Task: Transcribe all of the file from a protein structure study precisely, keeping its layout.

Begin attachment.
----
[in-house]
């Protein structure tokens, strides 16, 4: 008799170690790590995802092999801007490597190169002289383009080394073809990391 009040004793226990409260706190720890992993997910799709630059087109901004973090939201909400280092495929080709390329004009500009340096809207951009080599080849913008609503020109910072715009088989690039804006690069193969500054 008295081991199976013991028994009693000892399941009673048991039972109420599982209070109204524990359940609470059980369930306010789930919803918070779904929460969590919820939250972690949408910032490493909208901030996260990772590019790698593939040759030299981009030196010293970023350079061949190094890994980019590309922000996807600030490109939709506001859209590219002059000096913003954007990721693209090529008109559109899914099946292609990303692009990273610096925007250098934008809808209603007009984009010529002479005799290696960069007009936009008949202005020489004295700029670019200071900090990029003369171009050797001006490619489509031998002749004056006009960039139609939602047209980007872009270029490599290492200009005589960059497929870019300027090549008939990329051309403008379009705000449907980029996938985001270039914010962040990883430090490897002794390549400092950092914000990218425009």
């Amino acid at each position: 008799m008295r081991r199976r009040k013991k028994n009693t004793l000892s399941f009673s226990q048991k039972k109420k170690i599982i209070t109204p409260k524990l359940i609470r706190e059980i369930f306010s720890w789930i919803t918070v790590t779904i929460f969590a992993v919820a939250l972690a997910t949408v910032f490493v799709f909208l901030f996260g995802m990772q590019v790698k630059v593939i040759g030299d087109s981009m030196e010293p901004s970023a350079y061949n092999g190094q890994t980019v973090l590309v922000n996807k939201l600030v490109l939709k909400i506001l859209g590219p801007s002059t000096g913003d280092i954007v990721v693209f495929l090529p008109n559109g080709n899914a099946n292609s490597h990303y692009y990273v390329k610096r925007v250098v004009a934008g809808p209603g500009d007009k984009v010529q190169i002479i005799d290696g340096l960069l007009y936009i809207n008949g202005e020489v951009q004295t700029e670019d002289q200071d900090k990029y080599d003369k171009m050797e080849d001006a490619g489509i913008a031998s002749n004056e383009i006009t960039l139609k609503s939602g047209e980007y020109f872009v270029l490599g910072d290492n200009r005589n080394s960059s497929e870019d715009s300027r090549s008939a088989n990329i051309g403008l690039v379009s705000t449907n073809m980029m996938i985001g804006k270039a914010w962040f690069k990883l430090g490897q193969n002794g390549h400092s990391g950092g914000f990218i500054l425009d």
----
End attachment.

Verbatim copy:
[in-house]
């Protein structure tokens, strides 16, 4: 008799170690790590995802092999801007490597190169002289383009080394073809990391 009040004793226990409260706190720890992993997910799709630059087109901004973090939201909400280092495929080709390329004009500009340096809207951009080599080849913008609503020109910072715009088989690039804006690069193969500054 008295081991199976013991028994009693000892399941009673048991039972109420599982209070109204524990359940609470059980369930306010789930919803918070779904929460969590919820939250972690949408910032490493909208901030996260990772590019790698593939040759030299981009030196010293970023350079061949190094890994980019590309922000996807600030490109939709506001859209590219002059000096913003954007990721693209090529008109559109899914099946292609990303692009990273610096925007250098934008809808209603007009984009010529002479005799290696960069007009936009008949202005020489004295700029670019200071900090990029003369171009050797001006490619489509031998002749004056006009960039139609939602047209980007872009270029490599290492200009005589960059497929870019300027090549008939990329051309403008379009705000449907980029996938985001270039914010962040990883430090490897002794390549400092950092914000990218425009």
């Amino acid at each position: 008799m008295r081991r199976r009040k013991k028994n009693t004793l000892s399941f009673s226990q048991k039972k109420k170690i599982i209070t109204p409260k524990l359940i609470r706190e059980i369930f306010s720890w789930i919803t918070v790590t779904i929460f969590a992993v919820a939250l972690a997910t949408v910032f490493v799709f909208l901030f996260g995802m990772q590019v790698k630059v593939i040759g030299d087109s981009m030196e010293p901004s970023a350079y061949n092999g190094q890994t980019v973090l590309v922000n996807k939201l600030v490109l939709k909400i506001l859209g590219p801007s002059t000096g913003d280092i954007v990721v693209f495929l090529p008109n559109g080709n899914a099946n292609s490597h990303y692009y990273v390329k610096r925007v250098v004009a934008g809808p209603g500009d007009k984009v010529q190169i002479i005799d290696g340096l960069l007009y936009i809207n008949g202005e020489v951009q004295t700029e670019d002289q200071d900090k990029y080599d003369k171009m050797e080849d001006a490619g489509i913008a031998s002749n004056e383009i006009t960039l139609k609503s939602g047209e980007y020109f872009v270029l490599g910072d290492n200009r005589n080394s960059s497929e870019d715009s300027r090549s008939a088989n990329i051309g403008l690039v379009s705000t449907n073809m980029m996938i985001g804006k270039a914010w962040f690069k990883l430090g490897q193969n002794g390549h400092s990391g950092g914000f990218i500054l425009d």